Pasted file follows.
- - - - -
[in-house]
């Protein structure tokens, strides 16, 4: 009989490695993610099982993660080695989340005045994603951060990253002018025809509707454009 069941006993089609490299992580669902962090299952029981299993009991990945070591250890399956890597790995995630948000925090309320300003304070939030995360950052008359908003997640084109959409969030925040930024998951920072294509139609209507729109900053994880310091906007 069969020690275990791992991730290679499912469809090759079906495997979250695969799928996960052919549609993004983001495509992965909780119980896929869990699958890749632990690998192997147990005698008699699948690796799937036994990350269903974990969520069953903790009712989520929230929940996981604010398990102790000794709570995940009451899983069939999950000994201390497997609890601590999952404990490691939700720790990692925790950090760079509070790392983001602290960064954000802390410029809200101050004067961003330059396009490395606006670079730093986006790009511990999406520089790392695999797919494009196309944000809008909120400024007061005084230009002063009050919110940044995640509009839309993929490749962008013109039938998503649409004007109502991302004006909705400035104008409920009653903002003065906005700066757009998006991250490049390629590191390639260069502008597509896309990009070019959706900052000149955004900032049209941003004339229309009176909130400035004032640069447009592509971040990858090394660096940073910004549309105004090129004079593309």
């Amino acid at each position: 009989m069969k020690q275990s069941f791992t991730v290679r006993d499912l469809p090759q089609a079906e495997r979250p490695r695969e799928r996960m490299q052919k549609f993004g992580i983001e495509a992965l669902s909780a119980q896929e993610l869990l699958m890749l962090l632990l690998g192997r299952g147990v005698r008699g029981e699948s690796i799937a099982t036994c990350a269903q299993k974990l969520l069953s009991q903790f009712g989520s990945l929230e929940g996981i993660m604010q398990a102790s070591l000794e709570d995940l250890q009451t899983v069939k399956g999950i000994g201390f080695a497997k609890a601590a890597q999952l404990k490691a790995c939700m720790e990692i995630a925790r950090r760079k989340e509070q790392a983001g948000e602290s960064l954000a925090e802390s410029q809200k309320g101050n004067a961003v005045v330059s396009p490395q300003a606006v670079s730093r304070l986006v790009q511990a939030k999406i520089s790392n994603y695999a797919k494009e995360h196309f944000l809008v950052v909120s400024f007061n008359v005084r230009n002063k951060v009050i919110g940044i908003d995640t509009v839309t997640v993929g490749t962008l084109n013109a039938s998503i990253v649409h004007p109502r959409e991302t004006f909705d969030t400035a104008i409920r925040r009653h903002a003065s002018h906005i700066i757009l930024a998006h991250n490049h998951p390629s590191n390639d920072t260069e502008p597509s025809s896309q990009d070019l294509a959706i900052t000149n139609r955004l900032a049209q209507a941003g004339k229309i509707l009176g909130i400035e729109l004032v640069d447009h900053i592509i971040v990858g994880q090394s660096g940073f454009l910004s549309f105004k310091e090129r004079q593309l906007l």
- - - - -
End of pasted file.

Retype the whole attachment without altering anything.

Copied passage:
[in-house]
């Protein structure tokens, strides 16, 4: 009989490695993610099982993660080695989340005045994603951060990253002018025809509707454009 069941006993089609490299992580669902962090299952029981299993009991990945070591250890399956890597790995995630948000925090309320300003304070939030995360950052008359908003997640084109959409969030925040930024998951920072294509139609209507729109900053994880310091906007 069969020690275990791992991730290679499912469809090759079906495997979250695969799928996960052919549609993004983001495509992965909780119980896929869990699958890749632990690998192997147990005698008699699948690796799937036994990350269903974990969520069953903790009712989520929230929940996981604010398990102790000794709570995940009451899983069939999950000994201390497997609890601590999952404990490691939700720790990692925790950090760079509070790392983001602290960064954000802390410029809200101050004067961003330059396009490395606006670079730093986006790009511990999406520089790392695999797919494009196309944000809008909120400024007061005084230009002063009050919110940044995640509009839309993929490749962008013109039938998503649409004007109502991302004006909705400035104008409920009653903002003065906005700066757009998006991250490049390629590191390639260069502008597509896309990009070019959706900052000149955004900032049209941003004339229309009176909130400035004032640069447009592509971040990858090394660096940073910004549309105004090129004079593309």
């Amino acid at each position: 009989m069969k020690q275990s069941f791992t991730v290679r006993d499912l469809p090759q089609a079906e495997r979250p490695r695969e799928r996960m490299q052919k549609f993004g992580i983001e495509a992965l669902s909780a119980q896929e993610l869990l699958m890749l962090l632990l690998g192997r299952g147990v005698r008699g029981e699948s690796i799937a099982t036994c990350a269903q299993k974990l969520l069953s009991q903790f009712g989520s990945l929230e929940g996981i993660m604010q398990a102790s070591l000794e709570d995940l250890q009451t899983v069939k399956g999950i000994g201390f080695a497997k609890a601590a890597q999952l404990k490691a790995c939700m720790e990692i995630a925790r950090r760079k989340e509070q790392a983001g948000e602290s960064l954000a925090e802390s410029q809200k309320g101050n004067a961003v005045v330059s396009p490395q300003a606006v670079s730093r304070l986006v790009q511990a939030k999406i520089s790392n994603y695999a797919k494009e995360h196309f944000l809008v950052v909120s400024f007061n008359v005084r230009n002063k951060v009050i919110g940044i908003d995640t509009v839309t997640v993929g490749t962008l084109n013109a039938s998503i990253v649409h004007p109502r959409e991302t004006f909705d969030t400035a104008i409920r925040r009653h903002a003065s002018h906005i700066i757009l930024a998006h991250n490049h998951p390629s590191n390639d920072t260069e502008p597509s025809s896309q990009d070019l294509a959706i900052t000149n139609r955004l900032a049209q209507a941003g004339k229309i509707l009176g909130i400035e729109l004032v640069d447009h900053i592509i971040v990858g994880q090394s660096g940073f454009l910004s549309f105004k310091e090129r004079q593309l906007l």